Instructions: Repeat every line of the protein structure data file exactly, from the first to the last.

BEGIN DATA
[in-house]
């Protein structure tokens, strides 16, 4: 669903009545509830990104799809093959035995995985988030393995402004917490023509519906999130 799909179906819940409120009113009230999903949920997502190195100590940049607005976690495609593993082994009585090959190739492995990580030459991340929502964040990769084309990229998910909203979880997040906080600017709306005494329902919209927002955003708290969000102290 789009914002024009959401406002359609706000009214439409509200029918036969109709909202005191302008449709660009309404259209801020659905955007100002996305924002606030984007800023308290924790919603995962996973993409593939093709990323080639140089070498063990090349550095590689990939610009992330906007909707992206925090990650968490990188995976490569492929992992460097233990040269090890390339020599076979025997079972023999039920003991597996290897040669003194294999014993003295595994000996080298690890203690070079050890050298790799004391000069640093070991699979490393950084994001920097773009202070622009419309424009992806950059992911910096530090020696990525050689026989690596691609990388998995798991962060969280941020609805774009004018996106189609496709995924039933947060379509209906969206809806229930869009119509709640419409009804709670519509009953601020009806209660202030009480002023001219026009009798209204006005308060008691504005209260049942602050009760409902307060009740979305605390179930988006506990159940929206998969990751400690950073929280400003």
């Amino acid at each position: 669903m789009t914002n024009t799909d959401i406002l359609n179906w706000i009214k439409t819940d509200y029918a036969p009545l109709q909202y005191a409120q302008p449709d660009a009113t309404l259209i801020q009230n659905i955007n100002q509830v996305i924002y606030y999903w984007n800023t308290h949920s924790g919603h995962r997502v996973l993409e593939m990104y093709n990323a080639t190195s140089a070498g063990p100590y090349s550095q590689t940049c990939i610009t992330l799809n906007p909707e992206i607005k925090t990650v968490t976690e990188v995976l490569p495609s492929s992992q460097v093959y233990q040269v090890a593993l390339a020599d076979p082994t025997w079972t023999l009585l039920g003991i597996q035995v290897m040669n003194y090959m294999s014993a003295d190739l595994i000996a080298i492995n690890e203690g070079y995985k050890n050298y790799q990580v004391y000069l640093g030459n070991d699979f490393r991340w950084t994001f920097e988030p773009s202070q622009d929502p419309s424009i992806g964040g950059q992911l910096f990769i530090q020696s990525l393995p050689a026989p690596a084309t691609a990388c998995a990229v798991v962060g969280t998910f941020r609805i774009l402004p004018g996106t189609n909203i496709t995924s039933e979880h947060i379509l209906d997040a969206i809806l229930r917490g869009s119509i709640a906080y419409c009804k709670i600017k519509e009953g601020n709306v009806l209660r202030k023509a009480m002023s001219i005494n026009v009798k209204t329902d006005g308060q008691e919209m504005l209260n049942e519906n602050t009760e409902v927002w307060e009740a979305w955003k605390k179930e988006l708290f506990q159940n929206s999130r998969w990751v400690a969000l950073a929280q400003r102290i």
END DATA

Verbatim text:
[in-house]
């Protein structure tokens, strides 16, 4: 669903009545509830990104799809093959035995995985988030393995402004917490023509519906999130 799909179906819940409120009113009230999903949920997502190195100590940049607005976690495609593993082994009585090959190739492995990580030459991340929502964040990769084309990229998910909203979880997040906080600017709306005494329902919209927002955003708290969000102290 789009914002024009959401406002359609706000009214439409509200029918036969109709909202005191302008449709660009309404259209801020659905955007100002996305924002606030984007800023308290924790919603995962996973993409593939093709990323080639140089070498063990090349550095590689990939610009992330906007909707992206925090990650968490990188995976490569492929992992460097233990040269090890390339020599076979025997079972023999039920003991597996290897040669003194294999014993003295595994000996080298690890203690070079050890050298790799004391000069640093070991699979490393950084994001920097773009202070622009419309424009992806950059992911910096530090020696990525050689026989690596691609990388998995798991962060969280941020609805774009004018996106189609496709995924039933947060379509209906969206809806229930869009119509709640419409009804709670519509009953601020009806209660202030009480002023001219026009009798209204006005308060008691504005209260049942602050009760409902307060009740979305605390179930988006506990159940929206998969990751400690950073929280400003």
């Amino acid at each position: 669903m789009t914002n024009t799909d959401i406002l359609n179906w706000i009214k439409t819940d509200y029918a036969p009545l109709q909202y005191a409120q302008p449709d660009a009113t309404l259209i801020q009230n659905i955007n100002q509830v996305i924002y606030y999903w984007n800023t308290h949920s924790g919603h995962r997502v996973l993409e593939m990104y093709n990323a080639t190195s140089a070498g063990p100590y090349s550095q590689t940049c990939i610009t992330l799809n906007p909707e992206i607005k925090t990650v968490t976690e990188v995976l490569p495609s492929s992992q460097v093959y233990q040269v090890a593993l390339a020599d076979p082994t025997w079972t023999l009585l039920g003991i597996q035995v290897m040669n003194y090959m294999s014993a003295d190739l595994i000996a080298i492995n690890e203690g070079y995985k050890n050298y790799q990580v004391y000069l640093g030459n070991d699979f490393r991340w950084t994001f920097e988030p773009s202070q622009d929502p419309s424009i992806g964040g950059q992911l910096f990769i530090q020696s990525l393995p050689a026989p690596a084309t691609a990388c998995a990229v798991v962060g969280t998910f941020r609805i774009l402004p004018g996106t189609n909203i496709t995924s039933e979880h947060i379509l209906d997040a969206i809806l229930r917490g869009s119509i709640a906080y419409c009804k709670i600017k519509e009953g601020n709306v009806l209660r202030k023509a009480m002023s001219i005494n026009v009798k209204t329902d006005g308060q008691e919209m504005l209260n049942e519906n602050t009760e409902v927002w307060e009740a979305w955003k605390k179930e988006l708290f506990q159940n929206s999130r998969w990751v400690a969000l950073a929280q400003r102290i």